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I've accepted a day's work and have just researched the school - ARGH!

Discussion in 'Supply teaching' started by Mowgli1970, Feb 7, 2012.

  1. The agency rang me and asked me to work in a school that's a fair distance away, but I said ok. She said they were desperate for somebody which should have rung alarm bells, but still I accepted. I've googled the school and find it's in a really rough catchment with nearly 50% on the SEN register and 35% free school meals.
    I'm going to have a **** day aren't I?
    Any suggestions for ways to engage them/get them on my side?[​IMG]
     
  2. The agency rang me and asked me to work in a school that's a fair distance away, but I said ok. She said they were desperate for somebody which should have rung alarm bells, but still I accepted. I've googled the school and find it's in a really rough catchment with nearly 50% on the SEN register and 35% free school meals.
    I'm going to have a **** day aren't I?
    Any suggestions for ways to engage them/get them on my side?[​IMG]
     
  3. VelvetChalk

    VelvetChalk New commenter

    Its only a day and you may be surprised....I am often called to teach in a school in one of the roughest areas of the west mids with a high instance of SEN/EAL children and I actually love teaching the kids there, especially as theres a lot of support within the school. :)
     
  4. janeygrey

    janeygrey New commenter

    I so agree with this! One of the reasons why I work everyday is often because schools such as these are our bread and butter. Many supplies wouldn't touch them with a barge pole, but believe me, the more you work in such schools, the easier it as as they get to know you and the more the schools will call you back. Enjoy!
     
  5. Hi Mowgi,


    No offense meant, but perhaps the best way to get them on your side is to not prejudge the children, stick them in boxes and believe them to be out to make your day ****. If the majority are from disadvantaged backgrounds their **** day could well make yours seem like a walk in the park ....

    Is it that you have difficulty teaching SEN, or find it hard to empathise with the child on free school meals?
    Or is that as a teacher you are only capable of managing pupils who are of one specific type, the middle class high achievers?????? I think not, you are above that, you are a teacher :)

    The only way to get children really on your side is to believe in them 100%, look them straight in the eye empathise with them over the loss of their teacher for the day, hold your head up, smile and spend 10 minutes getting to know them before the lessons. Lets face it a 10 min question and answer on their favourite film or food or topic, is better than half an hour on trying to settling them. If primary, then a quick run round with names and ages, followed by a short head down thumbs up game usually has most younger pupils eating out of your hand, even year 6.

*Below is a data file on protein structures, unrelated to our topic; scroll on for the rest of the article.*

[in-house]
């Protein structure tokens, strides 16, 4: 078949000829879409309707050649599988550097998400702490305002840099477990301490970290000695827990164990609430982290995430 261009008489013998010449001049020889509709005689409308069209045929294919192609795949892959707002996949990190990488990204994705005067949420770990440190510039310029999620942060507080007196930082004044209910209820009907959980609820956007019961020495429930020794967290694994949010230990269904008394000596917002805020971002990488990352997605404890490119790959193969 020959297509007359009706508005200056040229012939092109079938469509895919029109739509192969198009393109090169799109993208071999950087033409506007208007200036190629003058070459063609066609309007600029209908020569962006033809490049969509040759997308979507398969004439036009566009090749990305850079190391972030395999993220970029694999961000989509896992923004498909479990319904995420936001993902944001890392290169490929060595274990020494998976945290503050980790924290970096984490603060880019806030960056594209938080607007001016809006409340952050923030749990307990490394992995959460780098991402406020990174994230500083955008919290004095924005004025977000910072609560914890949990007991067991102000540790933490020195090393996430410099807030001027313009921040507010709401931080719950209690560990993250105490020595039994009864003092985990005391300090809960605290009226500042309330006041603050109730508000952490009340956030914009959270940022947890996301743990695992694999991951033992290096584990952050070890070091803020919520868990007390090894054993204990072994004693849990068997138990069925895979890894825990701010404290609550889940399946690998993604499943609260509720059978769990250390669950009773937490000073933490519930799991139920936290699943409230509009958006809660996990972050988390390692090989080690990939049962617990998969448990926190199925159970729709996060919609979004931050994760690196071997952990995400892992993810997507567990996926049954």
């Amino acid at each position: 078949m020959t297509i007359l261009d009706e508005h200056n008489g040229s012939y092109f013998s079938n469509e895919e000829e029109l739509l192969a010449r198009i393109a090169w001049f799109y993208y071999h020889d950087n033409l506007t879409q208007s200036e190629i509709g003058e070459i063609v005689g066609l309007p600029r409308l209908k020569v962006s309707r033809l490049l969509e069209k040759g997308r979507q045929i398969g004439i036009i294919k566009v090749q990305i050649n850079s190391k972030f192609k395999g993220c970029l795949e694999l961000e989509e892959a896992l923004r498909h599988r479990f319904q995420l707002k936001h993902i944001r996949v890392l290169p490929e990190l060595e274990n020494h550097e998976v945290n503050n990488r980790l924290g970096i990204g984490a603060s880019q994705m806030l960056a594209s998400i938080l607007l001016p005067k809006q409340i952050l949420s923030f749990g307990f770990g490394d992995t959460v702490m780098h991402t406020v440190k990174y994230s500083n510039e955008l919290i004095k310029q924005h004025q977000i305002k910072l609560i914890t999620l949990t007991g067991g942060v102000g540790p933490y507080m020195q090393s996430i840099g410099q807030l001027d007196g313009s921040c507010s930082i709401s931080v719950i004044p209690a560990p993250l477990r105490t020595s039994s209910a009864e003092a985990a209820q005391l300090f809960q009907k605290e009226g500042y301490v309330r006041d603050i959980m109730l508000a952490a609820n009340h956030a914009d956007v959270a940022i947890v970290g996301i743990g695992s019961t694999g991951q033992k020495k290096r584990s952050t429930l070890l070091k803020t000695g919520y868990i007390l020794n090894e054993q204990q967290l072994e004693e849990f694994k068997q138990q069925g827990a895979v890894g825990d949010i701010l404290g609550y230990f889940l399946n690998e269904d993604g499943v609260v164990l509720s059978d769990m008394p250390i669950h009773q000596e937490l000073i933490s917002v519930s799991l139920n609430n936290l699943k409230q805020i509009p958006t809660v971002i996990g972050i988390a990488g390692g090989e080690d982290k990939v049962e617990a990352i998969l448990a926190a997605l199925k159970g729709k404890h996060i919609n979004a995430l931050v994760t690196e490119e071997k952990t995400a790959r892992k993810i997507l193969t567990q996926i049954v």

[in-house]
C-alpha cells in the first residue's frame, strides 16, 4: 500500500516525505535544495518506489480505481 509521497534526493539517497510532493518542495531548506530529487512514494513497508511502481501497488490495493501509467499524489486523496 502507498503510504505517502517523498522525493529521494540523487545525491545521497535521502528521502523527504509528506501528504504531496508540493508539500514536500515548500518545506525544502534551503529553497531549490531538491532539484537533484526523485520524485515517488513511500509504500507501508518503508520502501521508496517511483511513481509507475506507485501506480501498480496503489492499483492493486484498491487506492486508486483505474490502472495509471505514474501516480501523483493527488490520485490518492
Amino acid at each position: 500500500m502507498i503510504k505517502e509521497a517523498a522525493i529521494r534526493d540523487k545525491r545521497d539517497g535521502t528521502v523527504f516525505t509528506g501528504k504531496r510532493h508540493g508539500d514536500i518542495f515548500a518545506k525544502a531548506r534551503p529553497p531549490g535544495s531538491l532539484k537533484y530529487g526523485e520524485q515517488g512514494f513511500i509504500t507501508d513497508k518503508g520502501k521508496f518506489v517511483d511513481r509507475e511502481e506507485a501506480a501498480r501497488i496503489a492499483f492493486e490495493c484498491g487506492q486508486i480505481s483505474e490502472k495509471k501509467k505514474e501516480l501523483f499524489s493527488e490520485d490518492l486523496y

Best Wishes and be positive going in, and you may surprise yourself at what a great day you have ;)
     
  6. I worked in a school in a really nice area today. Very few free school meals. Only a couple of SEN. Set work was interesting and easy enough to deliver but with enough freedom for me to enjoy too. But I had one of my worst days because behaviour was appalling. I just couldn't get them onside. I've had that same class before and they weren't that bad before.
    You may have a much better day than you think.
     
  7. Thanks all. I think I posted in a post-phone call panic! You're right, I shouldn't pre-judge them, though I will add that I taught in a communities first school for nearly 20 years so I am well aware of the challenges.
    I enjoy teaching, regardless of ability. It's the low level constant disruptive behaviour that really annoys me. Or the child that is a behavioural nightmare taking up 75% of your time so the well-behaved, willing children miss out.
    Like you say, it's only a day!
    Thanks for replies.
     
  8. One of my favourite schools to go to in terms of the sheer buzz about the place and how desperately the kids want to please you is an infant school in one of the most deprived estates locally, with a massive proportion of SEN kids. Would much rather do a day there with their toughest class (who are sweeties really if you keep on top of them) than some places I've been in very affluent parts of town where the kids have quite a nasty degree of arrogance about them, the staff think they're "it" cos they teach at shiny shiny nice cars on the school run St Shiny's.
    They also tend to be the places where the staff really stick together, where the staffrooms are full of howls of laughter (there are some staffroom conversations that will stay with me till the day I die from the rougher schools in town for their sheer comedy) and where the staff will admit if you leave honest feedback that, yep, little Damien can be an utter blighter and the way he's gone on today is completely normal so don't beat yourself up about it! (Indeed in one place I got left briefing notes for a particularly rough Maths set that, "before you ask, yes they are ALWAYS like this - IT'S NOT JUST YOU!!!!" which I really appreciated 20 seconds into the lesson!
     
  9. Mrs-Pip

    Mrs-Pip New commenter

    If only eveyone was that honest!!! :)
     
  10. Well it was challenging, but the children were obviously desperately needy and damaged. There were 4 full time TAs in a class of 30 to cope with the behaviour!!!
    I didn't do much teaching and there wasn't much marking as they did very little, but according to the TAs it was a good day!
    Fair play, they earned their money today.
     

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